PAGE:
This article describes the Poké Radar, a Key Item that allows the player to encounter the same wild Pokémon species in a row with an increased chance of them being shiny.
- The Poké Radar affects the wild Pokémon encountered in tall grass.
- The point of the Poké Radar is to make Shiny Pokémon more likely to be encountered.
The Poké Radar
The Poké Radar can only be used while standing in tall grass.
When used, the Poké Radar begins an encounter chain. Up to four grass patches near the player are randomly chosen, and they rustle. When stepping on a rustling grass patch, there will be a wild encounter. After that battle, different nearby grass patches are randomly chosen to rustle. These rustling patches are likely to contain the same species, at the same level, as encountered in the first rustling patch. A counter is also started, which increases each time you battle the same species in a rustling grass patch, and the chances of the encountered Pokémon being shiny gets higher as the counter increases. This is known as chaining.
Chaining can be interrupted and cancelled by doing any of the following:
- Leaving the current map.
- Stepping out of the tall grass.
- Mounting a bicycle.
- Ending a chain encounter in any way other than capturing or defeating the chained Pokémon.
- Having a wild encounter while not in one of the rustling grass patches.
- Stepping into rustling grass within 4 steps of a previous wild encounter.
- Quitting the game.
While chaining, there is a chance that each wild encounter in rustling grass will not be part of the chain, and will instead cancel the chain (even if it happens to be the same species as the species being chained). This chance decreases the further away the rustling grass patch is from the player when it rustles.
Once a chain has been cancelled, the player needs to walk 50 steps to recharge the Poké Radar before it can be used again.
The Repel items do not affect encounters in rustling patches of grass. They are usually used to make sure that the chain isn't accidentally broken by a regular wild encounter while trying to get to the next rustling grass patch.
There are three kinds of grass rustle that can happen:
- A regular rustle.
- A vigorous rustle. This is the only kind of rustling grass that can contain Poké Radar-exclusive Pokémon. There is a 25% chance that a rustling grass patch will rustle vigorously instead.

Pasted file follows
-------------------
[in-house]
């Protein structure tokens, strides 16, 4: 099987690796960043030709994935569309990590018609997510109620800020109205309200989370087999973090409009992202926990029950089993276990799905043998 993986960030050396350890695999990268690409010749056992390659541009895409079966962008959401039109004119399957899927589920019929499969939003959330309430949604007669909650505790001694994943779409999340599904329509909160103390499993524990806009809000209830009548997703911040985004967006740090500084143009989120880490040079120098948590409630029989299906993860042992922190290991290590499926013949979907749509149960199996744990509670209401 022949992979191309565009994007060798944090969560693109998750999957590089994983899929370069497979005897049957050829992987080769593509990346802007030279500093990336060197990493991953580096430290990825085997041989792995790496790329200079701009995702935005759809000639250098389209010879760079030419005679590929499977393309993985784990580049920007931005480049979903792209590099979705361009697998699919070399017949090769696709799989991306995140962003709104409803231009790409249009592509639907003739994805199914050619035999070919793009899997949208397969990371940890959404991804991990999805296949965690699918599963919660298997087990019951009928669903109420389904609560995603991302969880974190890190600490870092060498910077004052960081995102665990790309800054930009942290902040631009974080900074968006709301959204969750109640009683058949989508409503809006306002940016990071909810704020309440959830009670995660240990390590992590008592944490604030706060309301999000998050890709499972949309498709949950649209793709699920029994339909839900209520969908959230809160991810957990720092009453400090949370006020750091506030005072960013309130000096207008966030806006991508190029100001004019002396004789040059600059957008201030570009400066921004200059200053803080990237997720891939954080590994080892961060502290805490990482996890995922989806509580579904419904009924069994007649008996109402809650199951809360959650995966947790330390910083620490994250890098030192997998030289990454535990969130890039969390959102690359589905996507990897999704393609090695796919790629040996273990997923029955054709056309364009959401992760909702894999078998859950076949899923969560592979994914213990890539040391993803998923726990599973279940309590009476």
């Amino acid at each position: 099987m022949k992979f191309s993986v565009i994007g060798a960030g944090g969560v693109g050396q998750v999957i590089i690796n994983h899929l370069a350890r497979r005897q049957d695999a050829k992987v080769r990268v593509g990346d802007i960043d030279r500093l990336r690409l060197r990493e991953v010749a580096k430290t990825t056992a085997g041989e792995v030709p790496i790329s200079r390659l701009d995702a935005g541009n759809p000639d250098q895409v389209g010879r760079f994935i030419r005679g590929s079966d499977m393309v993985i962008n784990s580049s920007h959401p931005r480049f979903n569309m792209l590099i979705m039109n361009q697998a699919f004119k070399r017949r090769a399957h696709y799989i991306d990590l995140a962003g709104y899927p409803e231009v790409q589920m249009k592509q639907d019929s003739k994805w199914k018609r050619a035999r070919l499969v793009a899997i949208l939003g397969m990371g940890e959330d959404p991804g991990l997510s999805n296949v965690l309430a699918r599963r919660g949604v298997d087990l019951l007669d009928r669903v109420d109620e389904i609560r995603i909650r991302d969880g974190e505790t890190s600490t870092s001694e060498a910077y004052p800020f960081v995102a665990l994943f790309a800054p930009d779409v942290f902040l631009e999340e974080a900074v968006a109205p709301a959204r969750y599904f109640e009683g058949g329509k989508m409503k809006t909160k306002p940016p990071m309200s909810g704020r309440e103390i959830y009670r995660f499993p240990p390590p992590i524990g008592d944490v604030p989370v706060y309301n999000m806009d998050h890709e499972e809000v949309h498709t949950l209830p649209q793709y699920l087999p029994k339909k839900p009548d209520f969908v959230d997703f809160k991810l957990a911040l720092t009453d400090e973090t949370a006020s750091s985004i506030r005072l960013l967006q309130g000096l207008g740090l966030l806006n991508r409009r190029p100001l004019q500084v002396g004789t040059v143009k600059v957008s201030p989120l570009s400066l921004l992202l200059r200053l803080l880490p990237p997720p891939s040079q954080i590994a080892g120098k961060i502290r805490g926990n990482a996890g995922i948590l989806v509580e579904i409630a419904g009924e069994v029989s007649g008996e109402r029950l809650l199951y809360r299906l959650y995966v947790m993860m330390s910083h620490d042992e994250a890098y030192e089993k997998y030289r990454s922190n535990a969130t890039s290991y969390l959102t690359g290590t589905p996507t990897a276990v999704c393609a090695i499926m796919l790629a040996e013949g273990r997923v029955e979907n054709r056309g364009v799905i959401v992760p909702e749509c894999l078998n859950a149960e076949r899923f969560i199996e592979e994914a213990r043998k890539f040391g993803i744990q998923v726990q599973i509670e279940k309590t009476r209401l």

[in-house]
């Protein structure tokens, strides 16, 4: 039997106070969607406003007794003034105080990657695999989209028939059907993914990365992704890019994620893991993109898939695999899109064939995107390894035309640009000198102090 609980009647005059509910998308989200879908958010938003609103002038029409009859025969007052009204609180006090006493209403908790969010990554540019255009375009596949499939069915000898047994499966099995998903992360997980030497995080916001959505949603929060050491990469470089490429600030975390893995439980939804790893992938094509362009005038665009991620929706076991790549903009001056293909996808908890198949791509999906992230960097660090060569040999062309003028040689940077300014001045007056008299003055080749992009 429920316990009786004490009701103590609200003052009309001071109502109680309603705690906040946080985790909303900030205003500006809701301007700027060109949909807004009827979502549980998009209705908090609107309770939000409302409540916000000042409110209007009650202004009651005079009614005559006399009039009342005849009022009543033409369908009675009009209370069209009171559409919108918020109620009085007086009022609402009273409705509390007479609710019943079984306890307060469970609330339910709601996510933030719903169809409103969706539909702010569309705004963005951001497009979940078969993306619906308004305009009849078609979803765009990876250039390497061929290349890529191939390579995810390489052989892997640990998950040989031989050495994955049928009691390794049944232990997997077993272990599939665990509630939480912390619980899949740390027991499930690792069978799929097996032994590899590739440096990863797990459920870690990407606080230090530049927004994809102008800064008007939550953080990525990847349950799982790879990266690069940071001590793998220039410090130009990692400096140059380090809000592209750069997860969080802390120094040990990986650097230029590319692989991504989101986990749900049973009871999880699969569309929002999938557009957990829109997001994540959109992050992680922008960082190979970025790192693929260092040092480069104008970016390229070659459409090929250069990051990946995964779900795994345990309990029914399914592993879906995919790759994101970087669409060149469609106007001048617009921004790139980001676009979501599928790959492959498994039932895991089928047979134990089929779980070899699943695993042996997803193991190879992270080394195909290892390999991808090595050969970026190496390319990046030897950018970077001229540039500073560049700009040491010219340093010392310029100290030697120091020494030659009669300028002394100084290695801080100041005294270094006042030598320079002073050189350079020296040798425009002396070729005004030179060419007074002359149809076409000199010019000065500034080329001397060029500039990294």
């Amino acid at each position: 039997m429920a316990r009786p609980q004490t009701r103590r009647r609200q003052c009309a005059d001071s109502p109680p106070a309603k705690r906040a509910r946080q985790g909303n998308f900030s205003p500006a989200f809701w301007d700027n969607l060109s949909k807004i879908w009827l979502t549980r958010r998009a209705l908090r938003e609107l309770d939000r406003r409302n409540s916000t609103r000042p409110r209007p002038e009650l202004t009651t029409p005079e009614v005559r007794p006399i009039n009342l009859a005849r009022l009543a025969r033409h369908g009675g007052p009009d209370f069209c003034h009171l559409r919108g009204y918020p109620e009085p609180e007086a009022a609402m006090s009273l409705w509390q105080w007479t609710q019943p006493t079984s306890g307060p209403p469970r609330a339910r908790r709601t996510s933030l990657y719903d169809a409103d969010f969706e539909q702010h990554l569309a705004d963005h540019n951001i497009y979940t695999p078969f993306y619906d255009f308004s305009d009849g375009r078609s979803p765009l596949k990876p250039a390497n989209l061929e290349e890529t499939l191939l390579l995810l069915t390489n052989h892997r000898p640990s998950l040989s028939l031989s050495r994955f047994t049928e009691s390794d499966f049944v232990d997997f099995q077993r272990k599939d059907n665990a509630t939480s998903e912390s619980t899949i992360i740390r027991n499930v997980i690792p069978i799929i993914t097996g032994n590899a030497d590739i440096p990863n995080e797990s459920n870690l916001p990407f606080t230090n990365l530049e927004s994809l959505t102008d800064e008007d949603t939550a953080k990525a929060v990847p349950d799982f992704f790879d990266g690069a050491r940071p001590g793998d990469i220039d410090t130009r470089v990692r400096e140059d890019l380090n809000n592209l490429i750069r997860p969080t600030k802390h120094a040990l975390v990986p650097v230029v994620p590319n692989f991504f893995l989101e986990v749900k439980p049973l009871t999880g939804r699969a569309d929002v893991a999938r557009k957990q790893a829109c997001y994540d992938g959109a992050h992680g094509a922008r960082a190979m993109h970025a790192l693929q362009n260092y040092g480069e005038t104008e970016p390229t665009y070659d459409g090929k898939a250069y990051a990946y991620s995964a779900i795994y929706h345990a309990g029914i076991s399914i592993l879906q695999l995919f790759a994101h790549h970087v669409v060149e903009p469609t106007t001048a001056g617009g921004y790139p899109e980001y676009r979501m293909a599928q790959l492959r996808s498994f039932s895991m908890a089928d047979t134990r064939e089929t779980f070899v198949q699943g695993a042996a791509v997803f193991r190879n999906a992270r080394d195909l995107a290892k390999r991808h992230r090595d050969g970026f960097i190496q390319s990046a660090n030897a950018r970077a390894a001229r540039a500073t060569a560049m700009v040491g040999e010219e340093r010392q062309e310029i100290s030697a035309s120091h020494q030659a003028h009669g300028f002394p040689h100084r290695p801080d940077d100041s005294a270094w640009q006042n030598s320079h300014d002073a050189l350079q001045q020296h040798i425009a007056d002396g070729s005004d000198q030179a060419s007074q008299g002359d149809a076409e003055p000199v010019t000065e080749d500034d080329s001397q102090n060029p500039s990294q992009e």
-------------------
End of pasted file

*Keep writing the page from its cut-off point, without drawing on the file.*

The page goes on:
- A shining rustle. A shiny Pokémon is guaranteed to be in this patch.
The three kinds of rustling can have different animations, but they currently don't.
The chain count starts at 0 when the Poké Radar is used, and can go up to 40. Further chain encounters can occur, but they will not increase the chain count.
While chaining, the odds of a chained Pokémon being shiny start at the usual likelihood (1/8192 or ~0.012% by default), and rise to about 1/200 (0.5% chance). This final chance is always the same, regardless of the initial shiny chance, although the calculation may reach this value sooner than a chain length of 40. These odds are actually in addition to the regular odds of the Pokémon being shiny, although this doesn't make any noticeable difference.
Poké Radar-exclusive species
It is possible to encounter Pokémon only via using the Poké Radar. More accurately, there are certain possible encounters that are only available to encounters triggered by using the Poké Radar - they may be of species that cannot be encountered normally, or at levels not normally found at.
Only vigorously rustling grass has the potential to spawn the Radar-exclusive encounters. Shining rustling grass can also do this, but obviously that would be very rare. This only matters for the first encounter at the start of a chain - if you have a Radar-exclusive encounter, then all encounters in the chain will be the same regardless of the kind of rustling.
There is an array in the script section Settings which contains the details of all Poké Radar-exclusive encounters:
POKERADAREXCLUSIVES=[ [5, 20, :STARLY, 12, 15], [21, 10, :STANTLER, 14], [28, 20, :BUTTERFREE, 15, 18], [28, 20, :BEEDRILL, 15, 18] ]
Each line is a specific encounter.
The first number is a map ID. This is the map on which this encounter is available. Multiple encounters can be defined for the same map.
The second number is a probability. This is the percentage chance that this encounter will be used. If no Radar-exclusive encounter is used, then a regular encounter will be randomly chosen as normal.
The rest of the information is a species and either one or two levels (if two, they dictate a range of levels). This is the same as in the PBS file "encounters.txt".